• October 15, 2018

AusIMM Celebrating 125 Years with CSA Global Mining Engineer Joan Bath

Published on October 15th, 2018

CSA Global is honoured to have Mining Engineer, Joan Bath recognised in the AusIMM 125 Faces Campaign in 2018.

This year marks AusIMM’s 125th anniversary; marking this milestone is a number of planned special events and activities.

AusIMM wouldn’t be where it is today without our members. The campaign showcases a range of hardworking, talented, and inspiring people from the Institute and industry.

In a unique campaign that reflects the diversity of experience, age, gender and background of our industry professionals, AusIMM members have nominated their colleagues, mentors and leaders. with final selection of the 125 nominees made by an advisory committee consisting of senior members.

The campaign features a series of biographies published throughout the year on this specially created website. These biographies detail the aspirations and achievements of the selected professionals – including some innovations and inventions that have made a global impact.

The AusIMM 125 Faces campaign is an opportunity to celebrate the people who make up our industry and have shaped – and will continue to shape the AusIMM story.

Help us in celebrating Joan Bath!


In 1971, Joan Bath unwittingly made history by enrolling in the School of Mining Engineering at the University of NSW. Four years later, with first class honours, she was the first female to graduate as a Mining Engineer in Australia. At that time, it was illegal for women to work underground, which did not change until the second half of the 1980s.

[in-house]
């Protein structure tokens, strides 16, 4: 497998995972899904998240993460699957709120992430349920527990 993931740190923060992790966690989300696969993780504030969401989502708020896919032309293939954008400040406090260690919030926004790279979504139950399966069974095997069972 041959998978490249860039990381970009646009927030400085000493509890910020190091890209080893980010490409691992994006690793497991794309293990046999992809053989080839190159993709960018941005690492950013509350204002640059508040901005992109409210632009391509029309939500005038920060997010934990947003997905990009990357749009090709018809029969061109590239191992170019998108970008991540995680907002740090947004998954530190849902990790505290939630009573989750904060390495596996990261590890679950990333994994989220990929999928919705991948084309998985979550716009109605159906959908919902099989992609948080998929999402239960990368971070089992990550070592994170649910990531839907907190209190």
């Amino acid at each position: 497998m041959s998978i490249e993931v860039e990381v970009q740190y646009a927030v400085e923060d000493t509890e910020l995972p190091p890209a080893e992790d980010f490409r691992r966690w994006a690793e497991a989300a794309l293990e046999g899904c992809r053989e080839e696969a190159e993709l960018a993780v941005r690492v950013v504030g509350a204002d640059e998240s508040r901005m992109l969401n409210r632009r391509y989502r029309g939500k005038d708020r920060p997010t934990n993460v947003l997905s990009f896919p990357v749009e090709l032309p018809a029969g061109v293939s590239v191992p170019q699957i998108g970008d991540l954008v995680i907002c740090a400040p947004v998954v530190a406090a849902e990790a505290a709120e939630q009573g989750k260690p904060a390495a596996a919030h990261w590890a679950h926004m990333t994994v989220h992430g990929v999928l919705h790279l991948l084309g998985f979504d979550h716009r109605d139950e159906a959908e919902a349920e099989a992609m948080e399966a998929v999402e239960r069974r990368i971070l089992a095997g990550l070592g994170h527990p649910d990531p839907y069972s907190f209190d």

For the first years, only city-based office employment was available; however, in 1981 Joan moved to the Ranger Uranium Mine as Mine Planning Engineer and continued with open cut mine site employment for the majority of her career in both production and technical services roles. She has worked throughout Australia in a range of commodities including uranium, bauxite, gold, mineral sands, base metals, construction stone and iron ore. Many of these operations were technically challenging and environmentally sensitive.

In 1986, Joan became the first female to be awarded a Western Australian Quarry Manager’s Certificate of Competence, once again an Australian first. Then there was a twelve month wait for a print run of Quarry Manager’s Certificates that did not say ‘He has achieved’.

Towards the turn of the century, she moved to consulting/contracting roles and continued with this until her retirement in 2015.

Joan has seen many changes in the mining industry over her career. She believes that the two changes having the greatest impact are the development of computer-based mine planning packages and the introduction of fly in, fly out work, with associated 12-hour shifts.

The increase in the number of women employed in the mining industry has also led to more balanced operations and it is excellent to see the number of women now stepping into company director roles.

Joan is now greatly enjoying retirement in country Western Australia, but maintains links with the mining industry compiling feasibility style studies under the CSA Global Ltd banner on a casual basis.

125 Faces

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